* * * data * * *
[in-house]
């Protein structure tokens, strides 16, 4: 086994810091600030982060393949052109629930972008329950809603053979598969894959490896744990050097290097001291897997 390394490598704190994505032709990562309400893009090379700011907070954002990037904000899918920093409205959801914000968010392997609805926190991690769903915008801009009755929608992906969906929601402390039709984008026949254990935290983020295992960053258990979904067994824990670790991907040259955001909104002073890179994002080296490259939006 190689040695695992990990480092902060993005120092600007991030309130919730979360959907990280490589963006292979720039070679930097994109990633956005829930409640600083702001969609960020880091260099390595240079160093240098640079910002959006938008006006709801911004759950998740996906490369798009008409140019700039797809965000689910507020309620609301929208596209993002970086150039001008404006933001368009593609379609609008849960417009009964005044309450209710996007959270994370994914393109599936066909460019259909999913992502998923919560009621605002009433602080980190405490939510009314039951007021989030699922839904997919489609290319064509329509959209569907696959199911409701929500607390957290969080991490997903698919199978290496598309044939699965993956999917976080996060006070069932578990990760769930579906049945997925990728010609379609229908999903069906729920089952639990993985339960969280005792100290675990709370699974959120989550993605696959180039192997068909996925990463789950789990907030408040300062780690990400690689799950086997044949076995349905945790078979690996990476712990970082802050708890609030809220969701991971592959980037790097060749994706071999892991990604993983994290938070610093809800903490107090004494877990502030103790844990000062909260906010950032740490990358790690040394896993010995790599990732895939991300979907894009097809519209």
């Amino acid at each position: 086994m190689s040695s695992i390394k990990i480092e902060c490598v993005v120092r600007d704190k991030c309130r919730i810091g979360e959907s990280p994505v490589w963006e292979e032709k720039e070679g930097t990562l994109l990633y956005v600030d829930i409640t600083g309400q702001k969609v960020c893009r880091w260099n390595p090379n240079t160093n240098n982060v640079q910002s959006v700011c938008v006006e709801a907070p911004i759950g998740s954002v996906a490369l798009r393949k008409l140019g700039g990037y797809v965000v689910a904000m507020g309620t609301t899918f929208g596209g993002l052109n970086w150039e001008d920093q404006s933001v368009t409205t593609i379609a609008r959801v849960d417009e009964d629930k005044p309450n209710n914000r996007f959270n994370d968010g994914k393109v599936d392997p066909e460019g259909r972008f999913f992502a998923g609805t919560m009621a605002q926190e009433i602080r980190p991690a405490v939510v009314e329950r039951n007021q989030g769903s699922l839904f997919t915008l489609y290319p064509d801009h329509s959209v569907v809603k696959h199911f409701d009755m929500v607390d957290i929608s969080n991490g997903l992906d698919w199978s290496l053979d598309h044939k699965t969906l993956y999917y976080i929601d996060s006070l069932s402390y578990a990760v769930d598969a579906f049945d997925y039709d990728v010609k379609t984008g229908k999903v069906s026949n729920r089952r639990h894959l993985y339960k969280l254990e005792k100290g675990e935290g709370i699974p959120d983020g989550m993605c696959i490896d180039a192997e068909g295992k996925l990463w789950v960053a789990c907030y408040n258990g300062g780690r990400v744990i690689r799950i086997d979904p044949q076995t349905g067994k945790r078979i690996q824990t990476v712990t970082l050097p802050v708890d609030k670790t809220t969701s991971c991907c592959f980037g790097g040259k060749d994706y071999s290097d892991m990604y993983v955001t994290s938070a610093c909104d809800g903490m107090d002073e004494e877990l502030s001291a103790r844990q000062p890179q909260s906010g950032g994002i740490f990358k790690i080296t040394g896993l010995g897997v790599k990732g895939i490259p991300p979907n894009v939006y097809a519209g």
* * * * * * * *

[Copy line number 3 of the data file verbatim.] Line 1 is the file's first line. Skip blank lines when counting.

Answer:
């Amino acid at each position: 086994m190689s040695s695992i390394k990990i480092e902060c490598v993005v120092r600007d704190k991030c309130r919730i810091g979360e959907s990280p994505v490589w963006e292979e032709k720039e070679g930097t990562l994109l990633y956005v600030d829930i409640t600083g309400q702001k969609v960020c893009r880091w260099n390595p090379n240079t160093n240098n982060v640079q910002s959006v700011c938008v006006e709801a907070p911004i759950g998740s954002v996906a490369l798009r393949k008409l140019g700039g990037y797809v965000v689910a904000m507020g309620t609301t899918f929208g596209g993002l052109n970086w150039e001008d920093q404006s933001v368009t409205t593609i379609a609008r959801v849960d417009e009964d629930k005044p309450n209710n914000r996007f959270n994370d968010g994914k393109v599936d392997p066909e460019g259909r972008f999913f992502a998923g609805t919560m009621a605002q926190e009433i602080r980190p991690a405490v939510v009314e329950r039951n007021q989030g769903s699922l839904f997919t915008l489609y290319p064509d801009h329509s959209v569907v809603k696959h199911f409701d009755m929500v607390d957290i929608s969080n991490g997903l992906d698919w199978s290496l053979d598309h044939k699965t969906l993956y999917y976080i929601d996060s006070l069932s402390y578990a990760v769930d598969a579906f049945d997925y039709d990728v010609k379609t984008g229908k999903v069906s026949n729920r089952r639990h894959l993985y339960k969280l254990e005792k100290g675990e935290g709370i699974p959120d983020g989550m993605c696959i490896d180039a192997e068909g295992k996925l990463w789950v960053a789990c907030y408040n258990g300062g780690r990400v744990i690689r799950i086997d979904p044949q076995t349905g067994k945790r078979i690996q824990t990476v712990t970082l050097p802050v708890d609030k670790t809220t969701s991971c991907c592959f980037g790097g040259k060749d994706y071999s290097d892991m990604y993983v955001t994290s938070a610093c909104d809800g903490m107090d002073e004494e877990l502030s001291a103790r844990q000062p890179q909260s906010g950032g994002i740490f990358k790690i080296t040394g896993l010995g897997v790599k990732g895939i490259p991300p979907n894009v939006y097809a519209g």